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Building a Relationship with Natural Color

Photos left to right:

  1. Permeate, 13.5" x 20", privet berries, Oregon red ochre, Oregon yellow ochre, soy wax, and egg tempera on paper

  2. Teachers can help show the way. Student looking at my display at the beginning of my class at "Natural Color Lab" Sitka Art Center, September 2023.

  3. cooked privet berries on paper

  4. Learning the plant color alphabet can look something like this.

  5. Frame, 6" x 8", Oregon red ochre, Maya blue, Oregon yellow ochre, Chamisa lake, calcium carbonate, egg tempera, and soy wax on rice paper

  6. Scatter, 14" x 14", privet berries, Oregon red ochre, Oregon yellow ochre, soy wax, and egg tempera on paper

  7. Window, 6" x 8", North Carolina red ochre, Maya blue, calcium carbonate, egg glair, and graphite on rice paper

  8. A coreopsis and madder lake accidentally combined onto one filter, drying.

  9. Closeup of "Natural Color Lab" class display, Sitka Art Center, September 2023

  10. Orbit, 10" x 14", Oregon red ochre, Oregon yellow ochre, soy wax, indigo, and egg tempera on paper

  11. Learning the plant color alphabet in one of my classes at Wildcraft Studio School.

  12. Mineral color in the field, Oregon green chlorite on the side of the road

Have you though about using natural color in your art practice? Or maybe you want to start an art practice so you can explore the natural colors around you. Either way, I have some thoughts to share. I have been using natural color from plants and minerals for nearly a decade on paper, and multiple decades going back to my work with natural dyes on textiles. In addition, I have a degree in Fine Art for which I used conventional artist materials of all types to create work on paper and canvas.

Over time I am shifting away from using natural materials as equivalents to their conventional counterparts. I believe in letting the plants and minerals lead the way, and in doing so I am creating pieces I never could have imagined. My process taps into both scientific inquiry and early childhood style play. It's all about building a relationship with specific plants and minerals.

Many of you will be familiar with using watercolors, but have you ever tried painting with a slurry of ground up rocks or clay on paper? If so, you'll know you will probably want a binder to anchor the dried dust on the page. There are lots of simple non-toxic, even household, possibilities here. You might be familiar with plant dyes or plant inks, but have you thought about pressing the leftover cooked plant material onto paper to make marks? These are the type of experiments I have been doing and the results have surprised and delighted me. And I know I am just scratching the surface of the endless possibilities.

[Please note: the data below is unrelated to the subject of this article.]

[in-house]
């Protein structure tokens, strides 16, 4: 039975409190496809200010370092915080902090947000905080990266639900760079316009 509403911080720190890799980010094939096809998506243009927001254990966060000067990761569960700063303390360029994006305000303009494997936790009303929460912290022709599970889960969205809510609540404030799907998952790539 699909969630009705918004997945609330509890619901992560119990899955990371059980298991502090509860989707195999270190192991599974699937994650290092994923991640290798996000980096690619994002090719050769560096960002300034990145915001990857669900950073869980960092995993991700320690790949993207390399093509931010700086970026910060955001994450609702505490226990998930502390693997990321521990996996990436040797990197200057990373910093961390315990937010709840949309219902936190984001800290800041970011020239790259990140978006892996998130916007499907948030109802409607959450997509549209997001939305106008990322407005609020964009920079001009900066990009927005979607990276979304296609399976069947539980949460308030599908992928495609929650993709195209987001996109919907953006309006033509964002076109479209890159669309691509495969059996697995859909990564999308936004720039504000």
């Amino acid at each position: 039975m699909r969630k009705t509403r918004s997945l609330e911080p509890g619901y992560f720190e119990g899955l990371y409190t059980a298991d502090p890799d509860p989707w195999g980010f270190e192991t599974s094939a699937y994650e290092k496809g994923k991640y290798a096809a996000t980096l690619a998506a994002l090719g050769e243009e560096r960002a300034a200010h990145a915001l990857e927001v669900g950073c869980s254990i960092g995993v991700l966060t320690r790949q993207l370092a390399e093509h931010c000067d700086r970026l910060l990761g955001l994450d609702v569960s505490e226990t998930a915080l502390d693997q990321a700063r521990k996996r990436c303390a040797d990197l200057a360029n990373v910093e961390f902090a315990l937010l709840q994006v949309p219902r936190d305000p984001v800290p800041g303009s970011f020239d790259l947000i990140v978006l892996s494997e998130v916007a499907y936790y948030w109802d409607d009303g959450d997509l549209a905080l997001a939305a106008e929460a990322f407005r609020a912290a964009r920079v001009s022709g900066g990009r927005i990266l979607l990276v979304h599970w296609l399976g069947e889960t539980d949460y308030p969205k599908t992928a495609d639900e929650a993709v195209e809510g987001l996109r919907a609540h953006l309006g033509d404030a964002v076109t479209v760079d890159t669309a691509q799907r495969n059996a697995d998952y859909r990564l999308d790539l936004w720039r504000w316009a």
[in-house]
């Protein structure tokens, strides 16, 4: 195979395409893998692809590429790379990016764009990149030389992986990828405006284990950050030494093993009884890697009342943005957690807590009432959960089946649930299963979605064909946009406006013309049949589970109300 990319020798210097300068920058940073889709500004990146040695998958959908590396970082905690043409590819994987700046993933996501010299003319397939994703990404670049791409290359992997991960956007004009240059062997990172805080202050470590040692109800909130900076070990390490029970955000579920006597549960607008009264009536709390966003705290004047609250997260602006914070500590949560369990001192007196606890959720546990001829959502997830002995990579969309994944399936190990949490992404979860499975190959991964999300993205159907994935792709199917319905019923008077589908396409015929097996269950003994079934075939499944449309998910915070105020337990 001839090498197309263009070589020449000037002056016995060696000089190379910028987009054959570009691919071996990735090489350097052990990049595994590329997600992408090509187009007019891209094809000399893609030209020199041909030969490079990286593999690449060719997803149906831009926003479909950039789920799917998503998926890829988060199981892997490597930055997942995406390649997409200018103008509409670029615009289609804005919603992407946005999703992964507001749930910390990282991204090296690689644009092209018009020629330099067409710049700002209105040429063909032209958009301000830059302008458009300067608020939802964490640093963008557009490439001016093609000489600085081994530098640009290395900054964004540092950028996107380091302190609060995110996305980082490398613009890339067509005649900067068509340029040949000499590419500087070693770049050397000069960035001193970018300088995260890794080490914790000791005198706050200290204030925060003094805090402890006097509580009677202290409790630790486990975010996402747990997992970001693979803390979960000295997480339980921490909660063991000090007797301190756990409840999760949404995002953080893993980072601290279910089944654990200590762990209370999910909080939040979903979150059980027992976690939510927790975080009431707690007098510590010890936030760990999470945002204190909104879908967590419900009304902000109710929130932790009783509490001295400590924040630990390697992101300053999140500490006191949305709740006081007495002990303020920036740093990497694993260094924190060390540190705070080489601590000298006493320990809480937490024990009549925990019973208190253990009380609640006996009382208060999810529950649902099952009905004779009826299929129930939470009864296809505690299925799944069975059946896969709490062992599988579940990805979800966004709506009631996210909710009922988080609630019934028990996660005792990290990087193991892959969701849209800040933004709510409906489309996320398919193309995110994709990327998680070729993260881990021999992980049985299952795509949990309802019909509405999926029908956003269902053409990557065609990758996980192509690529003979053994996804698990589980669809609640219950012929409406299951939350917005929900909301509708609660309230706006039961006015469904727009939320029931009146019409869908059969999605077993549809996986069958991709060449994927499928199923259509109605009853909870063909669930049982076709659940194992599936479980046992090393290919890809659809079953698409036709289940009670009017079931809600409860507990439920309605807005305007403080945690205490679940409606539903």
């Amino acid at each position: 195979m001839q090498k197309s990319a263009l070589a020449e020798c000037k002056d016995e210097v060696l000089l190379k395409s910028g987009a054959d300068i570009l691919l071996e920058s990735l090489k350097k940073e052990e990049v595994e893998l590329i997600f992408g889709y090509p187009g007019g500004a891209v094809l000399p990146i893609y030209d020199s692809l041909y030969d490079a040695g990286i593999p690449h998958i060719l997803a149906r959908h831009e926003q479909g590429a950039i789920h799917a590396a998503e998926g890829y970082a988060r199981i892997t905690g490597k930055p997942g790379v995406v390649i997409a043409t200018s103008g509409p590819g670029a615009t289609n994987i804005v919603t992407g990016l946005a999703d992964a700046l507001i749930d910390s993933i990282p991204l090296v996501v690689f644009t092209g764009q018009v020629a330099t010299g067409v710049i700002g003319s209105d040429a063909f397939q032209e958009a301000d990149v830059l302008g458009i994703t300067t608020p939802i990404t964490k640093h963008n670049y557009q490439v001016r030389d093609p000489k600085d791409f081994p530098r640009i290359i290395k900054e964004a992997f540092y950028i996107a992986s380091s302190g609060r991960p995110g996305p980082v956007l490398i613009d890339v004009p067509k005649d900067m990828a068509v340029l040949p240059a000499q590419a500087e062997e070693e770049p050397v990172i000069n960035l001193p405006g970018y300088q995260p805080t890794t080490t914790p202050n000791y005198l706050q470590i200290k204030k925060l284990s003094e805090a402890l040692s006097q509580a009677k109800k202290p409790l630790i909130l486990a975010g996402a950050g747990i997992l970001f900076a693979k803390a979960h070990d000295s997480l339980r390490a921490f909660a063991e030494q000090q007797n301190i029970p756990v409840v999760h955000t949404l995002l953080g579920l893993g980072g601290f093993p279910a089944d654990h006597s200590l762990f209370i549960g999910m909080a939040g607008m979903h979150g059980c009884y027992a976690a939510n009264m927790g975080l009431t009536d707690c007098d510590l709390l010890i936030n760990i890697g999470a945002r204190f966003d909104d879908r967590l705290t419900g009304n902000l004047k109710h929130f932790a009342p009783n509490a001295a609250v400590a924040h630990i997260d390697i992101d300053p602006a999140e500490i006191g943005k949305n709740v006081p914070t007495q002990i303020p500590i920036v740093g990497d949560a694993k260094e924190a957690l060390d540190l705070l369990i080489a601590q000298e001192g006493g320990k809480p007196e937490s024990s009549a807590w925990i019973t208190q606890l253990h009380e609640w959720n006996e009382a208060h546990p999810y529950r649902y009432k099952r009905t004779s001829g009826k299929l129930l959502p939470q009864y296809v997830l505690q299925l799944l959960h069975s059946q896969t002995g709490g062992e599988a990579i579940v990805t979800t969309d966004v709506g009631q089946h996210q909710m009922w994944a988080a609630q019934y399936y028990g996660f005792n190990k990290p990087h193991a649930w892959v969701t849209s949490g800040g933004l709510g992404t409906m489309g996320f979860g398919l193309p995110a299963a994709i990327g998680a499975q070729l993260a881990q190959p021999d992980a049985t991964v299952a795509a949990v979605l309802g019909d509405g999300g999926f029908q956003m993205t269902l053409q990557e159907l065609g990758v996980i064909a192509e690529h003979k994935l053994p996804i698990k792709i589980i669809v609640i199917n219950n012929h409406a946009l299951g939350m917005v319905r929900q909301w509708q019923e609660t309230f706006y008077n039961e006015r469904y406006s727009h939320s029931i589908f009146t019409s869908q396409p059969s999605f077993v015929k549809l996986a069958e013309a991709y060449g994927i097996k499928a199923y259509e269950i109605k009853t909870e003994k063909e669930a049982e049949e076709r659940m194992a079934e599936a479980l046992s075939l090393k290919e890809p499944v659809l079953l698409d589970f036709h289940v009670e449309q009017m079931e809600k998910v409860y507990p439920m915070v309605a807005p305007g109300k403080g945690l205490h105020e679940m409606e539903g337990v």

Not only can you use natural materials in many different states of refinement, but you can also use them together. In my recent pieces I build up layers, alternating oil and water-based binders with egg tempera or egg glair as the intermediary. This means a water-based piece can be reworked without disturbing the foundational layers, much like if you were painting with acrylic, but with so much more nuance.

Working with natural color is similar to learning a language. It is best to start by learning the alphabet, but with time one is able to build fluency. And that language will be unique to you, your community (because we all learn from each other as well as from our non-human collaborators) and the plants and minerals you are collaborating with.

I encourage you NOT to think of natural color in terms their counterparts in conventional artist materials, like watercolors, oil paints, etc, but as their whole own universe. Many of the principles behind them are similar, but the possibilities are so much broader. It has taken me years to come to this, likely because of my background in traditional artist materials.

The process of building a relationship with the natural color around you is actually quite simple. Just follow your questions (never forgetting a hefty dose of humility towards all parties, human and non-human). If you feel so inclined, please let me know what you find, because as I said this work is best done together. And if you need a boost there are many wonderful teachers sharing their insights.

To see more of my work with natural color head over to my artist website

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